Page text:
Throughout the day, the technical staff stood by to lend assistance as needed. The laboratories were secured, power was turned off to all equipment to reduce the threat of fire, and around-the-clock watches were maintained in the laboratories. Because of these measures, no personnel were injured or equipment damaged.

By the afternoon of the following day, the storm had abated enough to allow us to turn safely and head for Halifax. Because of the damage sustained and the deteriorating weather and ice conditions off East Greenland, the remainder of Leg 163 drilling operations was canceled. It was estimated that it would take 3 weeks to repair the damage to the ship.


Only basaltic lavas and breccias were recovered this leg. Even though the breccias were "sediments" all pieces were labeled as hard rock because description and sampling would require handling them in a similar manner.

Shipboard sampling was managed by the Curator. As no sediment was recovered, no sampling shifts were established.

As suggested and approved in the Pre-Cruise Sampling Plan, a few oversized basalt samples (100 cm3) were collected from a thick unit of good recovery for interlaboratory standards (Hole 989A). Each investigator who expressed an interest will receive a split of the homogenized powder (to be ground on shore).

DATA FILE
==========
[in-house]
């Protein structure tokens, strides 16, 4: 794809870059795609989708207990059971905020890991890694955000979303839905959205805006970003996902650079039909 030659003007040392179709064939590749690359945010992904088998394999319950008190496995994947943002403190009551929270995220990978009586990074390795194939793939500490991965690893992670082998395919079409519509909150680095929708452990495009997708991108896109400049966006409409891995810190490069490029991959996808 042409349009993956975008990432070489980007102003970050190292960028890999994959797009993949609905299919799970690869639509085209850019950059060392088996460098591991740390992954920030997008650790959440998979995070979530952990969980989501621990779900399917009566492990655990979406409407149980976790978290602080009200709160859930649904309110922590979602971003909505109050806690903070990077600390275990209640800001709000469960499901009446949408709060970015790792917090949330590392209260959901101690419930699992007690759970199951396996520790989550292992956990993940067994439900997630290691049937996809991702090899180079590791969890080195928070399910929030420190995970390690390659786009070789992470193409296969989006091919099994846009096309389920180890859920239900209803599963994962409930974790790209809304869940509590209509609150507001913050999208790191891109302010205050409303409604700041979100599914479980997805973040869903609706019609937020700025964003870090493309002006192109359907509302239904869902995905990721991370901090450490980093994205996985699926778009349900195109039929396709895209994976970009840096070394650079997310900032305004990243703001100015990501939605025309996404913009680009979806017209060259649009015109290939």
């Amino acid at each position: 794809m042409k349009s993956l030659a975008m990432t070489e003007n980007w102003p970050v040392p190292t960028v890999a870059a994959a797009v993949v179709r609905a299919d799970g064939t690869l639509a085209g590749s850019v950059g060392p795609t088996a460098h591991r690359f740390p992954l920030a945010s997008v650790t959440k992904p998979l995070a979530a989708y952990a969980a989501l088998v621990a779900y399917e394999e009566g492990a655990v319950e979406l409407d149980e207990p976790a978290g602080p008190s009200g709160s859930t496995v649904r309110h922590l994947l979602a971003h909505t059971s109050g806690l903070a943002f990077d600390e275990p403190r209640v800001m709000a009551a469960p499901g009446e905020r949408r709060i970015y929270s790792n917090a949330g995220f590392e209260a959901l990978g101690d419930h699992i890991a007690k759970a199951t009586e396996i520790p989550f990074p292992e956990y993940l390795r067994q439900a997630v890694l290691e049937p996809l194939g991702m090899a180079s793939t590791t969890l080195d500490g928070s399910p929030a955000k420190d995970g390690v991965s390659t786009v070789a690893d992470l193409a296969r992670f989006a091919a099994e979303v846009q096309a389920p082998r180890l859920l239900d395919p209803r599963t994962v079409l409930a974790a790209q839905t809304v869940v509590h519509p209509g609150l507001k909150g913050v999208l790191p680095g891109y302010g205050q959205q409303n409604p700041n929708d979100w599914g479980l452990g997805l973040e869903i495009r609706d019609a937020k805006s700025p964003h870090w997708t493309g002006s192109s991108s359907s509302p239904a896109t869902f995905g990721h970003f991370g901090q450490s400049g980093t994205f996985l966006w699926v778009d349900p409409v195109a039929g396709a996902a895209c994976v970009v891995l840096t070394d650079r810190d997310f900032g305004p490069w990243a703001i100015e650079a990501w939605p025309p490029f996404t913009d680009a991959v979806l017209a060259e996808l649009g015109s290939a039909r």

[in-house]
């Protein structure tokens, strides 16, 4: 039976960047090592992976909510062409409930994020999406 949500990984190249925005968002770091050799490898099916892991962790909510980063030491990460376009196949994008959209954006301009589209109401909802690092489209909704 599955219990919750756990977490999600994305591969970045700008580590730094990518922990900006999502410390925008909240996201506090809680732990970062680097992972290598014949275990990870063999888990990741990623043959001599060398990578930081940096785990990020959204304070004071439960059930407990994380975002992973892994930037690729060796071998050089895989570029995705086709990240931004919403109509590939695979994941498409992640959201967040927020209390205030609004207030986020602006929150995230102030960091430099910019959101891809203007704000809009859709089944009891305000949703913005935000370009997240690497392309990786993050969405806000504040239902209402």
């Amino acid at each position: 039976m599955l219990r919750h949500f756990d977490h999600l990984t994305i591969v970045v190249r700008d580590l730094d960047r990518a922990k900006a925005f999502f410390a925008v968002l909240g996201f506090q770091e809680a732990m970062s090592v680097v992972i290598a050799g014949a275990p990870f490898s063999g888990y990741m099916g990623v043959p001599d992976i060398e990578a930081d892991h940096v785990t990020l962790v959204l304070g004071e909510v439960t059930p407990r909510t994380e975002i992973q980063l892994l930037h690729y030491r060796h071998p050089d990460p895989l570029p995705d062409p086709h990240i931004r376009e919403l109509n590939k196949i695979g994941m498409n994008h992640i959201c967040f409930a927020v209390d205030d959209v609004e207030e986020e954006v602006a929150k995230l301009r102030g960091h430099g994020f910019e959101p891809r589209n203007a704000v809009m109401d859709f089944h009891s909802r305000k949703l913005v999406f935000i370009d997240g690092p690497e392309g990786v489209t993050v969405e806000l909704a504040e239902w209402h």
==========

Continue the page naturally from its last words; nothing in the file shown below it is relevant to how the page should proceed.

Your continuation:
The core laboratory ran smoothly and in a normal manner for a hard-rock leg. The sonic welder was reinstalled in the core-splitting room and housed in a splash-proof metal enclosure.


The hard-rock cores had very intense magnetization. This made it difficult to measure the sections on the cryomagnetometer, as the high signal overflowed the counters, even after demagnetization. But the instrument worked better on minicores, as the sample volume was low enough that the instrument could handle the high intensity.

The spinner magnetometer had numerous problems and was not functional for most of the leg. Some of the problems were mechanical and could be fixed, but others were due to software and electronics failures and could not be adequately repaired on board.